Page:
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Outside Texas, alarm over textbook changes

The state's Board of Education votes for conservative new social studies standards, raising concern that students nationwide could be forced to learn from the same books.

March 22, 2010|By Richard Fausset

Reporting from Atlanta — When Texas' conservative-leaning Board of Education voted for new social studies standards this month, parents, teachers and lawmakers far beyond the Lone Star state -- particularly the liberal ones -- took notice.

With the changes, Texas' curriculum is likely to de-emphasize the concept in U.S. history of separating church and state, and the influence of Thomas Jefferson on 18th century world history. It would also cast a positive light on conservatives, such as Phyllis Schlafly and the late Sen. Joseph McCarthy.

Concerned observers have warned that those ideas could seep into textbooks throughout the country, because Texas is one of the nation's largest textbook buyers. In California last week, state Sen. Leland Yee (D-San Francisco) announced that he was working out the details of legislation that would inoculate California students from the Texas version of history.

"While some Texas politicians may want to set their educational standards back 50 years, California should not be subject to their backward curriculum changes," he said.

But it is far from clear that non-Texans will be subjected to the proposed changes, once they are finalized, as expected, in May. Though none of the three major K-12 textbook publishers -- Pearson Education Inc., Houghton Mifflin Harcourt and McGraw-Hill -- would comment for this article, observers of the $8-billion industry offered differing views on the likelihood that Texas could wield such influence beyond its borders -- in part because the textbook business, like American history itself, is a fluid affair influenced by commerce, culture, legislation and technology.

Texas and California are not just the two largest textbook markets in the nation. They are also among 20 states that industry insiders refer to as "adoption" states, meaning that they choose which textbooks can be used statewide. The remaining states let local schools and districts essentially choose whatever books they want, as long as the students who read them meet state-mandated standards.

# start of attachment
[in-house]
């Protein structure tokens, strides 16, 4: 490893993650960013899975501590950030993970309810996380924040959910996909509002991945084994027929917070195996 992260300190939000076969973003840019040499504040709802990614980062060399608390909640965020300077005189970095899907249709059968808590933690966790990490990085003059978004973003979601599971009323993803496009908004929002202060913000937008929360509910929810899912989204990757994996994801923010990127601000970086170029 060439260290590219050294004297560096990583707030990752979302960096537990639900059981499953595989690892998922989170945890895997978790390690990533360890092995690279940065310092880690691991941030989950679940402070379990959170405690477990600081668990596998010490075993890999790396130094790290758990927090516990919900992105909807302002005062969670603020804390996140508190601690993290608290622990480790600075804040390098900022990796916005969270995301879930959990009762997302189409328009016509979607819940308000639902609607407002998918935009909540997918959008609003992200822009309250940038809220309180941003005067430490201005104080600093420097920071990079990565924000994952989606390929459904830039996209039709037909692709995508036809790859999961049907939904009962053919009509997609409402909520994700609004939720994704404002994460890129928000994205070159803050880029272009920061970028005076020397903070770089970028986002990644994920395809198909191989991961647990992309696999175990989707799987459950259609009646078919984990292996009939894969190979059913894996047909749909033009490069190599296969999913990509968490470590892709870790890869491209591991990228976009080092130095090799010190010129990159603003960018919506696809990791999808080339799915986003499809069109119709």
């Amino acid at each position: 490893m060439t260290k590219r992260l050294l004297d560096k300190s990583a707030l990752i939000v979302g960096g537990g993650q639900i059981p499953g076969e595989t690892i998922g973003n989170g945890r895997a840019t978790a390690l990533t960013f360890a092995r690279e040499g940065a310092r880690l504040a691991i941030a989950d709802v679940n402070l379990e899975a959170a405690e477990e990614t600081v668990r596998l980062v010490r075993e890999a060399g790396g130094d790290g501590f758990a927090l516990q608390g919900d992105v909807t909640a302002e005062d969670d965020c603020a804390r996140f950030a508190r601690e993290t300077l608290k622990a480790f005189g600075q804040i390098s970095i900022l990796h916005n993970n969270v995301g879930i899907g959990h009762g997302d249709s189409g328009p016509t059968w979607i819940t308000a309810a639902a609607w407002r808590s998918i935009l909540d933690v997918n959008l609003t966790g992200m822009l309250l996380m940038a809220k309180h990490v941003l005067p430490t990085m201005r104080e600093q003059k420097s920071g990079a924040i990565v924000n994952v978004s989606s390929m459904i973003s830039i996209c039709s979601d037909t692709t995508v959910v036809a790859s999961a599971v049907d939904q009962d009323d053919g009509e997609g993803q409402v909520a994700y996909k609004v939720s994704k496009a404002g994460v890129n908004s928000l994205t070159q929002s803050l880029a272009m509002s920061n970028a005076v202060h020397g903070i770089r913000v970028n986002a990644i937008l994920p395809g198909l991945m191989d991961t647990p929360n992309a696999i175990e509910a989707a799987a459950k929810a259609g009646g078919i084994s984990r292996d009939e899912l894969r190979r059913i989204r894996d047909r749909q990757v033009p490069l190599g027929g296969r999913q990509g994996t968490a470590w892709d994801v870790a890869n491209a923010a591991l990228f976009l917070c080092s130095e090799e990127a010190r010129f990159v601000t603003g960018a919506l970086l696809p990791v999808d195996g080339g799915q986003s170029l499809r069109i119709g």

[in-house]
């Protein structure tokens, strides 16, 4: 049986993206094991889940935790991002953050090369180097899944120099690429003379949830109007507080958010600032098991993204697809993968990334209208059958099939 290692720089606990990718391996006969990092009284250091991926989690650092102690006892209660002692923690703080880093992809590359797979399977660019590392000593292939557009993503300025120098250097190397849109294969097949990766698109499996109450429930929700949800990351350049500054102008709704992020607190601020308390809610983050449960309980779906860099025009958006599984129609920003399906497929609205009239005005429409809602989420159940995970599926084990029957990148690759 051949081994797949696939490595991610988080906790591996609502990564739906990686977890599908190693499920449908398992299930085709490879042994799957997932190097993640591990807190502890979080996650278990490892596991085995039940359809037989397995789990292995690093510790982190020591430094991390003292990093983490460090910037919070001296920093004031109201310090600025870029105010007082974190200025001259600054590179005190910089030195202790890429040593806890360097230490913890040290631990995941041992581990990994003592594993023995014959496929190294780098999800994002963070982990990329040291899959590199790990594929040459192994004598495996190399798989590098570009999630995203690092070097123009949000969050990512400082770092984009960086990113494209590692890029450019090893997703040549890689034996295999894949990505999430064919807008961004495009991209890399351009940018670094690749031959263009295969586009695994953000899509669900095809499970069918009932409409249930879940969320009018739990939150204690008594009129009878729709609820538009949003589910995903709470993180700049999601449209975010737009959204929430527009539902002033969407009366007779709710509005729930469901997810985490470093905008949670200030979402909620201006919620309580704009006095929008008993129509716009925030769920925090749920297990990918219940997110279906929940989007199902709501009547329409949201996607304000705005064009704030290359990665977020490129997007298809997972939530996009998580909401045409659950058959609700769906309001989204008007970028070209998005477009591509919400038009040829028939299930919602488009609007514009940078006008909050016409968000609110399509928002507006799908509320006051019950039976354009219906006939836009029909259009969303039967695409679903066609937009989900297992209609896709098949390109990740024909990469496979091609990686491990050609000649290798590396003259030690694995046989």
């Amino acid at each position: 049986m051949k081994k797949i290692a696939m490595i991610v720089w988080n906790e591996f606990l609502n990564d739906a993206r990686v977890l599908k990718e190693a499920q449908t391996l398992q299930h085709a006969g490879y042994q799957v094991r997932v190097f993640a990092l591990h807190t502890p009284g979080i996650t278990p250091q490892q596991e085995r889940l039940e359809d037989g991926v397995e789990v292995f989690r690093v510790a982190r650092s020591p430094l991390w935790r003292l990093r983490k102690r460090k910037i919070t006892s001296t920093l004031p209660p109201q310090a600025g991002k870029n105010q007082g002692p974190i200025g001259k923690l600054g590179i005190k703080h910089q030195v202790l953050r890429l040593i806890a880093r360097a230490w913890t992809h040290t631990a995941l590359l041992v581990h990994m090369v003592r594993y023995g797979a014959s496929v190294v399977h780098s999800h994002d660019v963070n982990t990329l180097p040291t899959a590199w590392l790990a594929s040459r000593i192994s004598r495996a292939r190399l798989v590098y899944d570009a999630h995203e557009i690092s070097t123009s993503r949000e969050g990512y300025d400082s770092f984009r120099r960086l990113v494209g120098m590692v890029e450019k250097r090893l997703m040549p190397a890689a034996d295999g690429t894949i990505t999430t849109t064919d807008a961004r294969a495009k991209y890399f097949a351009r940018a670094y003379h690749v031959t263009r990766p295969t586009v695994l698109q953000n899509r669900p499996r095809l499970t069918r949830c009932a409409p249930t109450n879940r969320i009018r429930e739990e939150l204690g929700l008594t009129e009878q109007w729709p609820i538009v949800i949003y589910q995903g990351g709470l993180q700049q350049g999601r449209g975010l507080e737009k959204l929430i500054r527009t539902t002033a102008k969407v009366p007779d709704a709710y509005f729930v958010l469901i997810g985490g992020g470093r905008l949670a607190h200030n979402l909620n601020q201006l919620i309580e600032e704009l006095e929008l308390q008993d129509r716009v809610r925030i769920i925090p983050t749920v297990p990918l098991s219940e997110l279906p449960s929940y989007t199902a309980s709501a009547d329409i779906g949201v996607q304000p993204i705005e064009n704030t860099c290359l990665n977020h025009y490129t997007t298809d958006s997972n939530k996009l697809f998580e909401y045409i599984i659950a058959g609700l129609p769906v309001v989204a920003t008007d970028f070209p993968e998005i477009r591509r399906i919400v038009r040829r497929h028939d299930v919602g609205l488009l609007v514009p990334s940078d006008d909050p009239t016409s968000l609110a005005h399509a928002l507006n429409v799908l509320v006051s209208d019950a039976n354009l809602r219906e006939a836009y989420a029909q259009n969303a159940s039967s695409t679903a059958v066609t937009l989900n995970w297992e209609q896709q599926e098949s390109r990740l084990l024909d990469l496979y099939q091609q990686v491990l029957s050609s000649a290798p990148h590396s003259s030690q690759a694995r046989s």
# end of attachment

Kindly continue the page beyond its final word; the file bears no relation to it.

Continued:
Many states did not adopt such standards until they were compelled to by the 1994 Improving America's Schools Act, a major plank of President Clinton's education reform effort.

Before 1994, many schools bought largely uniform "national editions" of textbooks, said Jay Diskey, executive director of the school division for the Assn. of American Publishers. Back then, he acknowledged, big states such as California, New York and Texas were able to muscle in extra pages in national textbooks on, say, the Gold Rush or the Battle of the Alamo.

But since then, Diskey argued, publishers have grown accustomed to regularly printing different textbooks to conform to different states' needs. The new Texas standards, he said, won't change that.

"It's gotten to be an exaggeration, if not an urban legend, about how curriculum in Texas automatically hops state lines," he said.

Diskey also noted that the computerization of the publishing industry has made it possible to swap pages and chapters in textbooks to meet differing expectations.

Publishers may become even more nimble as digital publishing becomes more widespread, and as educators move closer to the e-book model promised by the iPad and the Kindle.

"It's already happening in the college textbook market," said Laura Dawson, a New York-based consultant to the publishing industry. "Professors can put together what would amount to a mash-up, where they can mix and match content to create a custom book just for their class. I definitely see that trickling down."

Critics of the current system argue that textbook manufacturers don't so much offer variety as they do texts crammed with every special request from around the country -- creating books that are often unwieldy and unreadable.

They also point to forces that may be limiting the variety of textbooks on the market. One is the consolidation of the textbook industry. Ten or 15 years ago, there were more than a dozen major players cranking out schoolbooks; now the three largest companies are responsible for about 80% of the core K-12 textbook market, Diskey said.

Another factor that could limit textbook variety nationwide is the California budget crisis.

California has traditionally served as the liberal and multicultural yin to the Texas yang in the industry. But in July, the Legislature suspended, until 2013, the adoption of new educational materials. That gave cash-strapped districts a break from having to buy updated textbooks.

"That means that California right now is of much less importance to publishers making decisions about content," said Gilbert Sewall, director of the American Textbook Council, a research center.

richard.fausset@ latimes.com

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